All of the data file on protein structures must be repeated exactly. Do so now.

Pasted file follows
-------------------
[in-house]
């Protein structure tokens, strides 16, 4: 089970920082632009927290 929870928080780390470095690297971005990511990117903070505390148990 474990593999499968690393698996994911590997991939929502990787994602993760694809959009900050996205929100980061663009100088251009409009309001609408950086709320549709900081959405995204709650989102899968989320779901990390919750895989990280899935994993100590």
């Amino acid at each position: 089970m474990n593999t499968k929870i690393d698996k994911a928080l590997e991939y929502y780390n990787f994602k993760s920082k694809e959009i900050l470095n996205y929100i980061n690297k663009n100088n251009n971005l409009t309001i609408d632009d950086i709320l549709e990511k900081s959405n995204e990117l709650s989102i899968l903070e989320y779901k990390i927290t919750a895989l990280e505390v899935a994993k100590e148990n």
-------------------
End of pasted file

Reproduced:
[in-house]
């Protein structure tokens, strides 16, 4: 089970920082632009927290 929870928080780390470095690297971005990511990117903070505390148990 474990593999499968690393698996994911590997991939929502990787994602993760694809959009900050996205929100980061663009100088251009409009309001609408950086709320549709900081959405995204709650989102899968989320779901990390919750895989990280899935994993100590």
């Amino acid at each position: 089970m474990n593999t499968k929870i690393d698996k994911a928080l590997e991939y929502y780390n990787f994602k993760s920082k694809e959009i900050l470095n996205y929100i980061n690297k663009n100088n251009n971005l409009t309001i609408d632009d950086i709320l549709e990511k900081s959405n995204e990117l709650s989102i899968l903070e989320y779901k990390i927290t919750a895989l990280e505390v899935a994993k100590e148990n």